Acts varied from an improv group to a group who sang its own parody. A poet poured out his heart and made humor out of his writing as well. Bands, guitar players, a pianist, and even a marimba player took the stage. Each act wrote out its own introductions which were read by Buteau, making audience members and fans laugh and cheer before the talent was even occupying the stage.

The audience also played a role during the show, with many shout-outs and chants that Buteau directed. Not only students, but also parents of performers had their chance to shine when Buteau called them out to ask them silly questions as well as serious ones.

A few audience members were brought on stage during the set changes and a breast cancer survivor from the audience was congratulated and cheered for.

Throughout her MC performance, Buteau used slang words and educated parents in the audience on what the terms meant, causing more of a ruckus. Heads were thrown back in laughter and literal howls erupted from the crowd.

When a performer’s guitar strap fell, it did not cause a halt in his performance. Instead, he broke out in just song and the audience sang and clapped along as a friend of his in the crowd shouted, “The show must go on!”

Singers of the parody group Dr. Young and the Pens said that they were happy with the show and would return again to perform at KSC.

When asked what advice they would give to students who might be nervous to perform on stage or audition for shows like this one, they answered, “People aren’t gonna remember the bad parts, they’re only going to remember the good parts!” The announced winners were the improv group 3 Ways ‘Til Sunday with the first place award of $300, musical group Accidental Harmony in second place with $200, and the band Charlotte Lock in third place with $100. Coleman expressed her thoughts after the event. “I think everything was really well received, as expected we did have a pretty full house, so I mean I kind of expected that once I saw the line out the door. I was like alright, this is gonna be good! So yeah I think everything was really well received. The crowd was staying, going throughout the whole thing,” she said.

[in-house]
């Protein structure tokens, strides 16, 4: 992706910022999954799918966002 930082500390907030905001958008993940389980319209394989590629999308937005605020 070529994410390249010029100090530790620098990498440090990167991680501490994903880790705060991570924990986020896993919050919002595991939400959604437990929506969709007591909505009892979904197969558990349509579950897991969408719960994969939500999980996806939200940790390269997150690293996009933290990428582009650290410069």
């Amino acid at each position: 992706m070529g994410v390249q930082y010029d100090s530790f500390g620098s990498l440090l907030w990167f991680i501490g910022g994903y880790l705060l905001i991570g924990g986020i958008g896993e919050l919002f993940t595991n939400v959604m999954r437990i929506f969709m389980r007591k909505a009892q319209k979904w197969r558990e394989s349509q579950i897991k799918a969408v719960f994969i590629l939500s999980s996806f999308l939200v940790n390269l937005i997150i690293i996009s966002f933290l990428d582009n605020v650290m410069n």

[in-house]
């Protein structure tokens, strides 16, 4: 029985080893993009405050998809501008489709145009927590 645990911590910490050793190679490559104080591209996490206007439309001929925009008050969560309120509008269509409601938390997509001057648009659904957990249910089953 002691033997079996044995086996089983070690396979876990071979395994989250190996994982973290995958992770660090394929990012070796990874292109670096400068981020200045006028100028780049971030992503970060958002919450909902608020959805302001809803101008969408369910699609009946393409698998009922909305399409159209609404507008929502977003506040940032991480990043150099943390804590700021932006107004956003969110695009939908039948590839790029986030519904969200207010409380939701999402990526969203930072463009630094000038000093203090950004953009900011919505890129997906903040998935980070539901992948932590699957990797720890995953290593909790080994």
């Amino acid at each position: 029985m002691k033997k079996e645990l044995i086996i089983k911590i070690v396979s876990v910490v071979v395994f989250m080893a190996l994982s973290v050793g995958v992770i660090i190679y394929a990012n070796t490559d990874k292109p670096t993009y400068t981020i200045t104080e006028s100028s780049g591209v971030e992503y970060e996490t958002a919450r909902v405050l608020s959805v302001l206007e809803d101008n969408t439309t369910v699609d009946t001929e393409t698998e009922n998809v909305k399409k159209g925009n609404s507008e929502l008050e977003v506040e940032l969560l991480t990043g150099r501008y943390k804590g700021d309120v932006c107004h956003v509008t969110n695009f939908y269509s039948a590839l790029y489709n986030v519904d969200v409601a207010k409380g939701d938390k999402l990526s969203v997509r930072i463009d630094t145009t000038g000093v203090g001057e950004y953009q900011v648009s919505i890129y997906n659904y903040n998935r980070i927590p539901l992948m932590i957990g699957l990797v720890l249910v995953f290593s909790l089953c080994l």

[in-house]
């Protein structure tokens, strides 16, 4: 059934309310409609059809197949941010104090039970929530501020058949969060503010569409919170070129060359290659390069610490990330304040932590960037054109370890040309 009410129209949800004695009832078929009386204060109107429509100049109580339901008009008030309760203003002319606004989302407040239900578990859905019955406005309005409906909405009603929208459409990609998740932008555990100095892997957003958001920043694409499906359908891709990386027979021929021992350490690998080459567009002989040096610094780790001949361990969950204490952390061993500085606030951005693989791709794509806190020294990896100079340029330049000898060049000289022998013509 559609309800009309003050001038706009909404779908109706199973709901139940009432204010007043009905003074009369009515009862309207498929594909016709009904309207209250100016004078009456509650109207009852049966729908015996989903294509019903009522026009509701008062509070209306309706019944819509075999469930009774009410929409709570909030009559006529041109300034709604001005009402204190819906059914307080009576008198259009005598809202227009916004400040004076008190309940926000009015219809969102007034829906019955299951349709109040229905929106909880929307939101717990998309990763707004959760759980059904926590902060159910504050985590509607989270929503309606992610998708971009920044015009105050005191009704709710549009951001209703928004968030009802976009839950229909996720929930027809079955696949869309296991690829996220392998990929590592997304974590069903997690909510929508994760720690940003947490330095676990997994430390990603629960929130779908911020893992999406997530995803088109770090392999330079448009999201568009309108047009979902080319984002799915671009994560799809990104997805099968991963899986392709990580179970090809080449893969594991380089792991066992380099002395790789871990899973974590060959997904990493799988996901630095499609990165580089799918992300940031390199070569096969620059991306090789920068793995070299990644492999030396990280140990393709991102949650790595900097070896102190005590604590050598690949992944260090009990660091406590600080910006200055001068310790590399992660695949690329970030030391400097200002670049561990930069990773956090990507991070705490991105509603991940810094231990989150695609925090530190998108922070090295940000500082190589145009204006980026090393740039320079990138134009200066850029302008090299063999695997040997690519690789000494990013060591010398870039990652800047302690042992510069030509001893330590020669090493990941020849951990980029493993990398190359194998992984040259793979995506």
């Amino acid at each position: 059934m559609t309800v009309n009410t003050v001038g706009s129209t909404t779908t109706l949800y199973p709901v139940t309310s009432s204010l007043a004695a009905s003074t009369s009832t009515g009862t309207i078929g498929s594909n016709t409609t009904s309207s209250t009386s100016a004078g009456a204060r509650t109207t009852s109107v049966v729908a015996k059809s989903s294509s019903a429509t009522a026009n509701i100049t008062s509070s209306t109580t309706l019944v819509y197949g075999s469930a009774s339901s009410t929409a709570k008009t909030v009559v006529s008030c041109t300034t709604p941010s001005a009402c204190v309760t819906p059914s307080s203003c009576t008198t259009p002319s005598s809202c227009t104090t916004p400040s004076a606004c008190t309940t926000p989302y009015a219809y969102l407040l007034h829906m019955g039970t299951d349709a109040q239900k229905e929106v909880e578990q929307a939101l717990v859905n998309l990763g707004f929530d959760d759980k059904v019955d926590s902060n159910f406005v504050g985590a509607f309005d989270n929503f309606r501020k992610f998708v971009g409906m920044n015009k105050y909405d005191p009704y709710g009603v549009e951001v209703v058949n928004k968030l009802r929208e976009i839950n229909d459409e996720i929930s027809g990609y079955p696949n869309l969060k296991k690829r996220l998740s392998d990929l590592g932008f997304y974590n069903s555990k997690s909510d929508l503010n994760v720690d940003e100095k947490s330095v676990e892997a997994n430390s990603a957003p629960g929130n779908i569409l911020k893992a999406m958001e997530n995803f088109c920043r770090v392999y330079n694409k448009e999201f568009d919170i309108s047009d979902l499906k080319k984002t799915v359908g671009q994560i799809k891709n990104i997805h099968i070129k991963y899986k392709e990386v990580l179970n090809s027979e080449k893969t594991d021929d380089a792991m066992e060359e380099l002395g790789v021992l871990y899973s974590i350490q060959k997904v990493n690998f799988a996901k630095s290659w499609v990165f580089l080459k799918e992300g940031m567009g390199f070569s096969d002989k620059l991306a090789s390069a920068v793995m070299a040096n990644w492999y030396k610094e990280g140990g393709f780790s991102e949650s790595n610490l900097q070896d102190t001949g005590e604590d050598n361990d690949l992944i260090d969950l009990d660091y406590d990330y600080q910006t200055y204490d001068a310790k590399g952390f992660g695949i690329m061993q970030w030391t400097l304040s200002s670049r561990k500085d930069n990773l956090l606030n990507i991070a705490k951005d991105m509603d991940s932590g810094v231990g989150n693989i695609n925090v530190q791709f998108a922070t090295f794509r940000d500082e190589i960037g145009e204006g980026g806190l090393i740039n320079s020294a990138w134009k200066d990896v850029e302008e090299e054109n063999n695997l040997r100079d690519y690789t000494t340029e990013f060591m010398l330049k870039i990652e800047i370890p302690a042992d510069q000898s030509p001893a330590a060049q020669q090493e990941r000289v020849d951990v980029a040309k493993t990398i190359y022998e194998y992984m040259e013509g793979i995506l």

In regards to next year’s show, Colman said, “I’m graduating but I’m sure that this is something that they’ll try to do in the future. We talk about all our events and we will go over anything that we think went well, anything we think needs to be changed but it seems like this one went pretty smoothly.”

Coleman explained that since SAC has put on this event for the past few years, SAC members are getting the hang of organizing the event and seeing it through. “We know what we’re doing, we know exactly how long it’s going to take with switches,” she said.

“It’s a lot of logistical things and I think we’ve finally worked it all out,” Coleman said. To those who did not win a prize, Coleman had a few words to offer. “Come back next year! You made it through the hardest cut to get into the show and the school knows your name. Congratulations, we love you,” Coleman said, concluding the night.


Brittany Ballantyne can be contacted at


Share and Enjoy !